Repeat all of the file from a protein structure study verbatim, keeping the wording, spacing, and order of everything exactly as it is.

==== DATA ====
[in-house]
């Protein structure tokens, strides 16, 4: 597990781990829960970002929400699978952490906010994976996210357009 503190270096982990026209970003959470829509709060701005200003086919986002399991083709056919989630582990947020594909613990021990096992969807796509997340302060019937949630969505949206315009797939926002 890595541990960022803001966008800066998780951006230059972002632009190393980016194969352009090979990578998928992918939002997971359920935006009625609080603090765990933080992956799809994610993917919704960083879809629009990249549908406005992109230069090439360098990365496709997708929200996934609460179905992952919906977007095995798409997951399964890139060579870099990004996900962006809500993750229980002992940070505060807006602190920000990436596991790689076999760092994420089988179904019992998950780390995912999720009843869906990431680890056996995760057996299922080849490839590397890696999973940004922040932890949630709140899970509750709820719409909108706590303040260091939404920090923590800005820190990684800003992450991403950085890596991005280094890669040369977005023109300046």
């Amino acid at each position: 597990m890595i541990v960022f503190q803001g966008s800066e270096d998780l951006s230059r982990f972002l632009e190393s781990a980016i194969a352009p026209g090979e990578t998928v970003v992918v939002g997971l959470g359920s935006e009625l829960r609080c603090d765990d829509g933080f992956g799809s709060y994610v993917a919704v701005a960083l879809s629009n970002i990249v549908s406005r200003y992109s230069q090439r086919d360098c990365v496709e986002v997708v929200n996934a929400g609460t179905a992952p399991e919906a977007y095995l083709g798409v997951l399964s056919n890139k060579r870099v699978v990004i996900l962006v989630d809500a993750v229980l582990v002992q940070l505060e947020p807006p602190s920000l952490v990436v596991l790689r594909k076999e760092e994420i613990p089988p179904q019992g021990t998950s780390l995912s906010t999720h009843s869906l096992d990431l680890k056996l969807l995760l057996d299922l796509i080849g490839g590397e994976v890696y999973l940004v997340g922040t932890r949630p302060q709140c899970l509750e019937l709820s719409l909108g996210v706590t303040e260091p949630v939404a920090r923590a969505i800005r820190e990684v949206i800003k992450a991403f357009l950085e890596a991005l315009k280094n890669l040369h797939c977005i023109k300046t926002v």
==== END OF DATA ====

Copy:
[in-house]
């Protein structure tokens, strides 16, 4: 597990781990829960970002929400699978952490906010994976996210357009 503190270096982990026209970003959470829509709060701005200003086919986002399991083709056919989630582990947020594909613990021990096992969807796509997340302060019937949630969505949206315009797939926002 890595541990960022803001966008800066998780951006230059972002632009190393980016194969352009090979990578998928992918939002997971359920935006009625609080603090765990933080992956799809994610993917919704960083879809629009990249549908406005992109230069090439360098990365496709997708929200996934609460179905992952919906977007095995798409997951399964890139060579870099990004996900962006809500993750229980002992940070505060807006602190920000990436596991790689076999760092994420089988179904019992998950780390995912999720009843869906990431680890056996995760057996299922080849490839590397890696999973940004922040932890949630709140899970509750709820719409909108706590303040260091939404920090923590800005820190990684800003992450991403950085890596991005280094890669040369977005023109300046």
């Amino acid at each position: 597990m890595i541990v960022f503190q803001g966008s800066e270096d998780l951006s230059r982990f972002l632009e190393s781990a980016i194969a352009p026209g090979e990578t998928v970003v992918v939002g997971l959470g359920s935006e009625l829960r609080c603090d765990d829509g933080f992956g799809s709060y994610v993917a919704v701005a960083l879809s629009n970002i990249v549908s406005r200003y992109s230069q090439r086919d360098c990365v496709e986002v997708v929200n996934a929400g609460t179905a992952p399991e919906a977007y095995l083709g798409v997951l399964s056919n890139k060579r870099v699978v990004i996900l962006v989630d809500a993750v229980l582990v002992q940070l505060e947020p807006p602190s920000l952490v990436v596991l790689r594909k076999e760092e994420i613990p089988p179904q019992g021990t998950s780390l995912s906010t999720h009843s869906l096992d990431l680890k056996l969807l995760l057996d299922l796509i080849g490839g590397e994976v890696y999973l940004v997340g922040t932890r949630p302060q709140c899970l509750e019937l709820s719409l909108g996210v706590t303040e260091p949630v939404a920090r923590a969505i800005r820190e990684v949206i800003k992450a991403f357009l950085e890596a991005l315009k280094n890669l040369h797939c977005i023109k300046t926002v």